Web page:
• Healthcare services' users appreciate service delivery characteristics identified with “be cared by,” or in other words with having a reference nurse.

          • Nursing models' features that relate to the organizations and that providers tend to judge as professionalizing and evolutive, such as team working, appear not key in relation to patient experience.

          • Pure models of service delivery are theoretically useful, but hybrid models can better meet users' expectations.

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          Most cited references60

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          The Predictive Validity of Multiple-Item Versus Single-Item Measures of the Same Constructs

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            Nurse staffing and patient outcomes: Strengths and limitations of the evidence to inform policy and practice. A review and discussion paper based on evidence reviewed for the National Institute for Health and Care Excellence Safe Staffing guideline development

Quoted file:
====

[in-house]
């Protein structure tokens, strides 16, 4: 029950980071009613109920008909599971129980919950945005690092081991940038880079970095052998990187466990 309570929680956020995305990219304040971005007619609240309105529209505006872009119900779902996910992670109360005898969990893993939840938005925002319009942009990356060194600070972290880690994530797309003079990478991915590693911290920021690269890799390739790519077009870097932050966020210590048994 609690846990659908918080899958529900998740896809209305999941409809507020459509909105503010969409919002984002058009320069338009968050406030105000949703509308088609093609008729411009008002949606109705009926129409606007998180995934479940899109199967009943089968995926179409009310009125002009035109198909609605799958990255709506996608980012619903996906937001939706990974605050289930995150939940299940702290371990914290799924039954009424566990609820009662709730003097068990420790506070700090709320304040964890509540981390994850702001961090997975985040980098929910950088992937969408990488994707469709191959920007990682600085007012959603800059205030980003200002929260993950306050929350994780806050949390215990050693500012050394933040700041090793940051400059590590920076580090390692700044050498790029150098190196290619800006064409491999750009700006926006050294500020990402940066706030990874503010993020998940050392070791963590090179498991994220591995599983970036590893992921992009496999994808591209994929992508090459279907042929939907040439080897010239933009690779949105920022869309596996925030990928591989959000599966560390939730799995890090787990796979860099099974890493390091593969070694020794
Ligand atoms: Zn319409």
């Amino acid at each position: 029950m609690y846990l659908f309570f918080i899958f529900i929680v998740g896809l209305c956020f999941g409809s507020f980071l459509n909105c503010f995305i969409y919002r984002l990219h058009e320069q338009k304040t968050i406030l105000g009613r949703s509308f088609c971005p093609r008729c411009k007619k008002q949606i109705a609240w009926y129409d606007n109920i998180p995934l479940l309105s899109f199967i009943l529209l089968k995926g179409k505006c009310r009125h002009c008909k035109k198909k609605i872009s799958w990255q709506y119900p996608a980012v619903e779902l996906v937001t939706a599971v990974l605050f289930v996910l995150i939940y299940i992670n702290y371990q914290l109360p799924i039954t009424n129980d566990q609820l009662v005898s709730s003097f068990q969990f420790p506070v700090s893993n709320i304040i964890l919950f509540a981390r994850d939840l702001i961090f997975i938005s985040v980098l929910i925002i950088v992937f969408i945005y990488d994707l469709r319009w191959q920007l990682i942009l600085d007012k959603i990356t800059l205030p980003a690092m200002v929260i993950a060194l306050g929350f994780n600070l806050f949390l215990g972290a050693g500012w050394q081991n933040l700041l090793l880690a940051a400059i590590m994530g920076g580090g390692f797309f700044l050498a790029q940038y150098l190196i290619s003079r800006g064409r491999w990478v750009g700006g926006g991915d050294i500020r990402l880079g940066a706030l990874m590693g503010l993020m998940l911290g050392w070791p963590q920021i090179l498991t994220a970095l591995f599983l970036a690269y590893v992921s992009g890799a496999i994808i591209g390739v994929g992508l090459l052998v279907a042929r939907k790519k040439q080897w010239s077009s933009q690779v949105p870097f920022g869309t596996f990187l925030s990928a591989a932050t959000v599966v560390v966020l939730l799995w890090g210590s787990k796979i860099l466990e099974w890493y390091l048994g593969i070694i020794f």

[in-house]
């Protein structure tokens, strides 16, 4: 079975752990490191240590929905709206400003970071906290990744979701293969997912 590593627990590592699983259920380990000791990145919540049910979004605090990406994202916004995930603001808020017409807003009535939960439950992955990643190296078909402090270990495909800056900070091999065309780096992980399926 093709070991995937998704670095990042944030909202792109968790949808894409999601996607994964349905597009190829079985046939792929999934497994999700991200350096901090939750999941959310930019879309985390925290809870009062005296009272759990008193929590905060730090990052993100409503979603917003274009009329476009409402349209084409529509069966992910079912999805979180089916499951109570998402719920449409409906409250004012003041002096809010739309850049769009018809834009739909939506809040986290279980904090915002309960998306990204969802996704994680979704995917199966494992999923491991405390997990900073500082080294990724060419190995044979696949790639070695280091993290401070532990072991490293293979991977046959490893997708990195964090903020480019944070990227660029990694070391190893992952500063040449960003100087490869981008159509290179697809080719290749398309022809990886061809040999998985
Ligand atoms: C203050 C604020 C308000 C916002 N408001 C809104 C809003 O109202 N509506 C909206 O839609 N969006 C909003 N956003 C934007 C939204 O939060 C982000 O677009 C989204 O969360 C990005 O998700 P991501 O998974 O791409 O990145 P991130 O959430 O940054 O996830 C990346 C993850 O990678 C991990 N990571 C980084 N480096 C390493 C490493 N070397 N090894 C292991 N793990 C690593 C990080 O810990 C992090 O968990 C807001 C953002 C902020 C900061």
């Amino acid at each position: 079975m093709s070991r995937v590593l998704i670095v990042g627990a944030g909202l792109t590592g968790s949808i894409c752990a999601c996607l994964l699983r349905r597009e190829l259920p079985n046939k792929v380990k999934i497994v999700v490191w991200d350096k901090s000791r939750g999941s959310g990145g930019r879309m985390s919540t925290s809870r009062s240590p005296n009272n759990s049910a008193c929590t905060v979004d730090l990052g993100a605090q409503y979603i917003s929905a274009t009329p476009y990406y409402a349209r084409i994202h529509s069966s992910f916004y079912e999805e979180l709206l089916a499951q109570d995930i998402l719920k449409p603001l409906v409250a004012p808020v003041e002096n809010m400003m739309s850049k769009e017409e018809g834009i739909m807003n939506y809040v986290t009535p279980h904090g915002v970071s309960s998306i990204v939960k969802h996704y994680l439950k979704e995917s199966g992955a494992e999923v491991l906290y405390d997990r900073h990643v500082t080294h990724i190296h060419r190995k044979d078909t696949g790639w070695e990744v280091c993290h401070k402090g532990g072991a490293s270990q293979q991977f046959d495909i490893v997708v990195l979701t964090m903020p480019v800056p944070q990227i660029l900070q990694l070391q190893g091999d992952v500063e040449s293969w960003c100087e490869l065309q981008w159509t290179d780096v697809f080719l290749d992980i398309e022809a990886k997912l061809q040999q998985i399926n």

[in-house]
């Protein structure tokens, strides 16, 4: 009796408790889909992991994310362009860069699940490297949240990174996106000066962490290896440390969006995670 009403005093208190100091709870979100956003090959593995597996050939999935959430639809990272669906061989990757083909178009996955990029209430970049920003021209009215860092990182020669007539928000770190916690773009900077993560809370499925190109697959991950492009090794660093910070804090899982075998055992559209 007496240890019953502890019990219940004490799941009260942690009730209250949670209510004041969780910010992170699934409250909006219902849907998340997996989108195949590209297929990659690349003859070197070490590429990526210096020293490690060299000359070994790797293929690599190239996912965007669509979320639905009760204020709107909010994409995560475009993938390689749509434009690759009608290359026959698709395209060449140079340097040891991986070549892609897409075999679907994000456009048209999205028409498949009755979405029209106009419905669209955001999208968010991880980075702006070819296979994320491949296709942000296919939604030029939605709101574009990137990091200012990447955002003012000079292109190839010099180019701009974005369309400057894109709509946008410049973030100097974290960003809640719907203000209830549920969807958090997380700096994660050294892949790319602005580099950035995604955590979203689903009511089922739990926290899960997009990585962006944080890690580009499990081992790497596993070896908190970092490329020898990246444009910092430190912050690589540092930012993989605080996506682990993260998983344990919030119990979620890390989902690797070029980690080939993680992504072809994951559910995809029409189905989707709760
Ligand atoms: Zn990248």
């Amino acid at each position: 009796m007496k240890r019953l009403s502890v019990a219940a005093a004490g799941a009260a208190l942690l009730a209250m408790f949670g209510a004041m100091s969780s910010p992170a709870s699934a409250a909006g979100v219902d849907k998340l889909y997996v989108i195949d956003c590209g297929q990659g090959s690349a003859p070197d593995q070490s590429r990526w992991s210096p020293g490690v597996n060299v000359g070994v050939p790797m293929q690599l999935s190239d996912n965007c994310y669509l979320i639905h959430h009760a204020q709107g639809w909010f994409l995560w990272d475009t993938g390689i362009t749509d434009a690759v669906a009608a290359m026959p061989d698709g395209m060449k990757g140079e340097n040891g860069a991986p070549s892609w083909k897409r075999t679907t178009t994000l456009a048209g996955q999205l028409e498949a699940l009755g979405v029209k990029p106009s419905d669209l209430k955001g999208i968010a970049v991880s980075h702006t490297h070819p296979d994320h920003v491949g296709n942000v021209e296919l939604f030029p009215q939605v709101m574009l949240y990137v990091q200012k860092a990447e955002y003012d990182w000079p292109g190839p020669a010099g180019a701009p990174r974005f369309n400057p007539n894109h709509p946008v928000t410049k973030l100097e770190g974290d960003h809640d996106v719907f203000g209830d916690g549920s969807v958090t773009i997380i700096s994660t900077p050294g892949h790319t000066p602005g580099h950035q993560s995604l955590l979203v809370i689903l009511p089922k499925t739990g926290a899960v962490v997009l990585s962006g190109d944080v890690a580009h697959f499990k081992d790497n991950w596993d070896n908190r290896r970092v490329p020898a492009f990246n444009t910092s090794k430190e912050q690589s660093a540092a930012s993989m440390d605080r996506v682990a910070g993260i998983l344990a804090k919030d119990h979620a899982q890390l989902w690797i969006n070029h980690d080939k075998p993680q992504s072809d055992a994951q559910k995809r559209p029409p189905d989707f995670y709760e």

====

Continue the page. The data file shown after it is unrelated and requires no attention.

A large and increasing number of studies have reported a relationship between low nurse staffing levels and adverse outcomes, including higher mortality rates. Despite the evidence being extensive in size, and having been sometimes described as "compelling" and "overwhelming", there are limitations that existing studies have not yet been able to address. One result of these weaknesses can be observed in the guidelines on safe staffing in acute hospital wards issued by the influential body that sets standards for the National Health Service in England, the National Institute for Health and Care Excellence, which concluded there is insufficient good quality evidence available to fully inform practice. In this paper we explore this apparent contradiction. After summarising the evidence review that informed the National Institute for Health and Care Excellence guideline on safe staffing and related evidence, we move on to discussing the complex challenges that arise when attempting to apply this evidence to practice. Among these, we introduce the concept of endogeneity, a form of bias in the estimation of causal effects. Although current evidence is broadly consistent with a cause and effect relationship, endogeneity means that estimates of the size of effect, essential for building an economic case, may be biased and in some cases qualitatively wrong. We expand on three limitations that are likely to lead to endogeneity in many previous studies: omitted variables, which refers to the absence of control for variables such as medical staffing and patient case mix; simultaneity, which occurs when the outcome can influence the level of staffing just as staffing influences outcome; and common-method variance, which may be present when both outcomes and staffing levels variables are derived from the same survey. Thus while current evidence is important and has influenced policy because it illustrates the potential risks and benefits associated with changes in nurse staffing, it may not provide operational solutions. We conclude by posing a series of questions about design and methods for future researchers who intend to further explore this complex relationship between nurse staffing levels and outcomes. These questions are intended to reflect on the potential added value of new research given what is already known, and to encourage those conducting research to take opportunities to produce research that fills gaps in the existing knowledge for practice. By doing this we hope that future studies can better quantify both the benefits and costs of changes in nurse staffing levels and, therefore, serve as a more useful tool for those delivering services.